Ω∗1

Ω∗2 Stadium of volume V0 λ1(Ω∗1) = min|Ω|=V0

λ1(Ω) λ2(Ω∗2) = min|Ω|=V0 λ2(Ω) λ2(Stadium) > min|Ω|=V0

Ω convex

λ2(Ω)

Figure 1: Minimization of the first two eigenvalues under volume constraint

We address here the question of the regularity of an optimal shape Ω∗ for problem (1). The main result of this paper is the following theorem, which gives a negative answer to the

open problem 7. of A. Henrot [9].

Theorem 1.1 Let V0 > 0 and let Ω∗ ⊂ R2 be a solution of the minimization problem (1), that is to say an optimal convex set of given area for the second Dirichlet-Laplacian eigenvalue. We assume:

Ω∗ contains at most a finite number of segments in its boundary. (2)

Then Ω∗ is C1, 12 , and ∀ ε > 0, Ω∗ is not C1, 12 +ε. (3)

Remark 1.2 So far the C1-regularity of Ω∗ was known (see [4]), which excludes polygons for example. Here, this regularity is improved, and a most surprising part is that Ω∗ cannot be more than C1, 12 . More precisely, this “singularity” appears exactly at the junction between flat parts and strictly convex parts of the boundary.

Remark 1.3 About assumption (2): the boundary of a convex shape contains two specific subsets: on one hand the union of flat parts, and on the other hand the set

Γ := {x ∈ ∂Ω∗ / ∃r > 0 such that Br(x) ∩ Ω∗ is strictly convex} (4)

which is a relatively open subset of ∂Ω∗, and which will improperly be called the strictly convex parts of the boundary. We know that the flat parts of ∂Ω∗ are not empty, since using an argument on the nodal line of the second eigenfunction in a convex set, it is proven in [10] that there are at least two segments in the boundary. On the other hand, concerning the strictly convex parts of ∂Ω∗, it is not clear without assumption (2) that this part is nonempty (even if we know that Ω∗ is not a polygon: see assumption (6) in Proposition 2.1 and Remark 2.2 where we exhibit a convex C1-set whose strictly convex parts are empty). Concerning the regularity, each of these specific parts of the boundary is very smooth if Ω∗ is optimal (see Proposition 1.4), so the singularity stated in (3) is localized at junction points between a segment and a strictly convex part. Our analysis is local at these junction points, and this explains the technical assumption (2) we made. Particularly, we also prove in this paper that:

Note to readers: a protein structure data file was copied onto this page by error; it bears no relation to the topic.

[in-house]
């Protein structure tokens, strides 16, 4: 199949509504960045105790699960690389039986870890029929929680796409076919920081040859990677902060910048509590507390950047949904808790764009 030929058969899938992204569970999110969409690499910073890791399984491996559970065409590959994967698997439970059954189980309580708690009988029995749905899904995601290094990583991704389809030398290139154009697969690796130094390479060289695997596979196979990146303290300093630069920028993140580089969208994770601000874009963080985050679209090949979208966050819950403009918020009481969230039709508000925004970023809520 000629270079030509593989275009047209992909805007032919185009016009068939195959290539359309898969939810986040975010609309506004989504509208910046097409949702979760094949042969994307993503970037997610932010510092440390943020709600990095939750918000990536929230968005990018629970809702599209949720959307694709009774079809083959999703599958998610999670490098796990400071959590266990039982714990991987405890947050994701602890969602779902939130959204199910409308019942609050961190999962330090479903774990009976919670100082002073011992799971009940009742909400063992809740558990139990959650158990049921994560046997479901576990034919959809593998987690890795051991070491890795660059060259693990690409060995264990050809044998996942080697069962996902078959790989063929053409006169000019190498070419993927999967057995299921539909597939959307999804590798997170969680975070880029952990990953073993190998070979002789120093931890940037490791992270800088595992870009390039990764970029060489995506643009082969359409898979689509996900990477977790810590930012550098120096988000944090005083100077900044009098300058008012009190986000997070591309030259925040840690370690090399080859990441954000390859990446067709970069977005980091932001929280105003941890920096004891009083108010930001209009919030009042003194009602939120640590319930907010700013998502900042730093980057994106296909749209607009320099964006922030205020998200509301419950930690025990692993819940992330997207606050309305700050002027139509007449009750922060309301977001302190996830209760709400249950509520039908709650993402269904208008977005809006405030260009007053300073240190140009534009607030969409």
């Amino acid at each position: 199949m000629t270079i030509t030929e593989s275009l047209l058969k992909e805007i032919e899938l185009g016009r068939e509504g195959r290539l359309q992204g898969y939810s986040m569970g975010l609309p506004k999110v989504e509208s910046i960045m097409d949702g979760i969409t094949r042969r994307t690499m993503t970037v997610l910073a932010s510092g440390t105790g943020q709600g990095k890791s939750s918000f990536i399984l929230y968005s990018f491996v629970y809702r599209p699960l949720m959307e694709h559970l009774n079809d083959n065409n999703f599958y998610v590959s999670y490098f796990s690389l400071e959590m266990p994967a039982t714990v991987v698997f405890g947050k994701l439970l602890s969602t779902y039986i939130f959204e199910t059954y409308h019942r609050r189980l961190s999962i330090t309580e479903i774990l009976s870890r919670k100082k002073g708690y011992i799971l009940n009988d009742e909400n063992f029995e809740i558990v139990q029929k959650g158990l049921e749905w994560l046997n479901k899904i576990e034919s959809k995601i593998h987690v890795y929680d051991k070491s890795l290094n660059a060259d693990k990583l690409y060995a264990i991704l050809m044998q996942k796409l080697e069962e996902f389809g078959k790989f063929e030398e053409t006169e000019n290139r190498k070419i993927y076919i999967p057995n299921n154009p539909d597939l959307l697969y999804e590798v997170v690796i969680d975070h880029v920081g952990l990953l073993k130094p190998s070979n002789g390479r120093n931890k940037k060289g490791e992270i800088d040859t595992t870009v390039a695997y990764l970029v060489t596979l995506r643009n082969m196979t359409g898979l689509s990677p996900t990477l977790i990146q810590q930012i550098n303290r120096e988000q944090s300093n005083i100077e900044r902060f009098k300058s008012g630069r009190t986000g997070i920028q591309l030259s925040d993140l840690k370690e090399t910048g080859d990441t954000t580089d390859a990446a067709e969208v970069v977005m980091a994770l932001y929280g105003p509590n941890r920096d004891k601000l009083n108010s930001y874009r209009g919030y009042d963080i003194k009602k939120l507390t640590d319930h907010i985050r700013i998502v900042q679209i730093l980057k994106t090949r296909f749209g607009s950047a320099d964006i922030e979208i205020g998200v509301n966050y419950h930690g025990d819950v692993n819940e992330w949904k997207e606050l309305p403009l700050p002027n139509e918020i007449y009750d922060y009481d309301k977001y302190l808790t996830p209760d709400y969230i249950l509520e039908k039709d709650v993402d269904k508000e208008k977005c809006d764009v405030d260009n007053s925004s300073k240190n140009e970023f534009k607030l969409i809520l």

Proposition 1.4 Under the assumptions of Theorem 1.1, ∂Ω∗ is C∞, except on a finite number of points, where the regularity is exactly C1, 12 .

2

• This is a consequence of Proposition 4.6 and Theorem 1.1. The regularity of the strictly convex parts is not new, and one can even have piecewise analyticity of the boundary, see [14, 29] and Remark 4.8. However we give in this paper a new proof of the C∞-regularity of these strictly convex parts (Proposition 4.6) to show the efficacy of our strategy (in dimension 2 only). We discuss again this assumption (2) in Remark 2.2 and Remark 3.7.

There are three main steps in the proof of Theorem 1.1: